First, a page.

On June 21, Snapchat launched a feature – Snap Map – that caused  parents, law enforcement, and some reporters to fret wildly about the safety of teenagers using Snapchat. Snap Map shows people on Snapchat where their friends are, on a map, in precise up-to-the-second detail. Even if the idea of a feature on your teen’s phone that reveals their location doesn’t already worry you, it probably will after you read all the warnings.


This is, absolutely, a good reason to talk to your kids (again) about privacy in the Internet age. This all might seem like another cool thing to them but there are serious dangers with location tracking and software companies have not always done everything possible to make sure that the youngest people using their tools know this. That role, sadly, has fallen squarely on parents. And kids are much more willing to discuss privacy, bullying, sexting, or anything that is a reality of their ever-connected lives when you tie it to something that isn’t their fault. And talking about it when things are smooth sailing (versus when there’s friction) helps them form safety protocols, a moral compass, and their own opinions.

Location tracking is not a new thing. There have been many apps that do it, from Foursquare to Facebook to Twitter and many lesser known ones, for quite some time. As both a parent of teens and someone who has used location sharing services with my own friends, I am not freaking out. I know I have schooled my kids on what the dangers are. And this can be quite fun – if you know how to manage the information and who can see it.

So this is a perfect opportunity to ask your kids: Do they know all their friends in Snapchat? (Some kids collect friends without worrying about who they are. And that is – for many reasons – quite dangerous.) Are they aware of the feature? Do they know how to turn it off? And do they know how to tell who can see where they are?

Chances are pretty good, if your kids use Snapchat, that they already know the answers to all of this. So this conversation will likely go better if you ask questions rather than bleat out hysterical pronouncements like, “OMG! Predators can find you just by looking at their phones!” Here’s the scoop:

  • Only people your teen is friends with can see her location.
  • The default for Snap Maps is off. (This is also called Ghost Mode.) So, if her friends can see where she is, it’s because she turned Snap Map location sharing on.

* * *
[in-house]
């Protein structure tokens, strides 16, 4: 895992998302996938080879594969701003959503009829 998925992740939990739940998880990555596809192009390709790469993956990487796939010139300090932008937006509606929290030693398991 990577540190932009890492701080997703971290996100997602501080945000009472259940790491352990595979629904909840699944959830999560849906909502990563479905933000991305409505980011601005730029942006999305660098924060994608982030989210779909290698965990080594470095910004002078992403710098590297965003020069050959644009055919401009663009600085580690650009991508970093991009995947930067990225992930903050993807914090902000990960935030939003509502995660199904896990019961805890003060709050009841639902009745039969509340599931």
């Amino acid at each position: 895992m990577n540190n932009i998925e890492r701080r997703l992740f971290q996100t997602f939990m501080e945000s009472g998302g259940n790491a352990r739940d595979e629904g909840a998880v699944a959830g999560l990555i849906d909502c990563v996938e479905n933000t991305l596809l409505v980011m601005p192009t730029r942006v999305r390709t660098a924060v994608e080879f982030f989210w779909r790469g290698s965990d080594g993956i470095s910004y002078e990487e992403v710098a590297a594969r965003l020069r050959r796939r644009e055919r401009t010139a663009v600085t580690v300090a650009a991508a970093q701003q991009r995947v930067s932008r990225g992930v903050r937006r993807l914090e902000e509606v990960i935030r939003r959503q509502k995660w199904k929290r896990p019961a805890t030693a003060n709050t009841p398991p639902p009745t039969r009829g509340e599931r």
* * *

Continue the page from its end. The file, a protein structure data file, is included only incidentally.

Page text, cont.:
• If she turns Ghost Mode off and thereby shares her location, she can also choose which of her friends can see her location. So, even if there are friends in her Snapchat circle who she is not close to, she can elect not to share her location with them.
  • All she has to do to hide from all of her friends, in an instant, is set Snap Map to Ghost Mode. (Do this by pinching the screen from the Snapchat camera. From there, you can change the settings.) Her location will disappear from the map almost immediately.

I confirmed all of this with the folks at Snapchat. “The safety of our community is very important to us,” a Snapchat spokesperson told me. This is why Snap Map launched in Ghost Mode as the default so people would be have to choose to share their location — and think about who they were sharing it with — before they did it.

Another distinction, Snapchat suggests parents discuss with youngsters using Snapchat is that there is a big difference between  ‘My Story’ and ‘Our Story.’ “Snaps that are submitted to ‘Our Story’ (the distinction is clear in Snapchat) can be part of a story on a Snap Map. These are not Snaps sent between friends, but ones shared with the Snapchat community.”

I took this opportunity to talk to my daughter. And, as is often the case when I venture into these little chats, I learned more than she did.

“I think Snap Maps is a helpful feature,” she informed me, without hesitation, when I asked her if she knew about the feature. “It is a fun way to snoop on someone who bailed on plans just to stay home and watch TV.” There was only a short pause before she sussed out my parental worry and dealt with it before I had time to form a question. “But you can also turn on Ghost Mode so no one can track you.”

I felt a pang of sympathy for her boyfriend, who I suspected was guilty of last-minute-bailing-on-plans in favor of a night of TV. He is living with one of the (new) harsh modern realities of dating: Busted by Snap Map.

“Of course, if he went into ghost mode, he’d be in trouble,” she continued, confirming my suspicions. “We live in an era of tracking, not trust.”

I am sure there is a conversation in there that I am supposed to have with her, even though she clearly understands the dangers of strangers in social media, how to change the settings in Snapchat, and the value of safety protocols around online privacy. (This is not the first time she and I have had these little chats.) But I don’t know how to dial back the clock.

So, I laughed instead and suggested she write a book about the effects of the Internet and smart phones on modern relationships.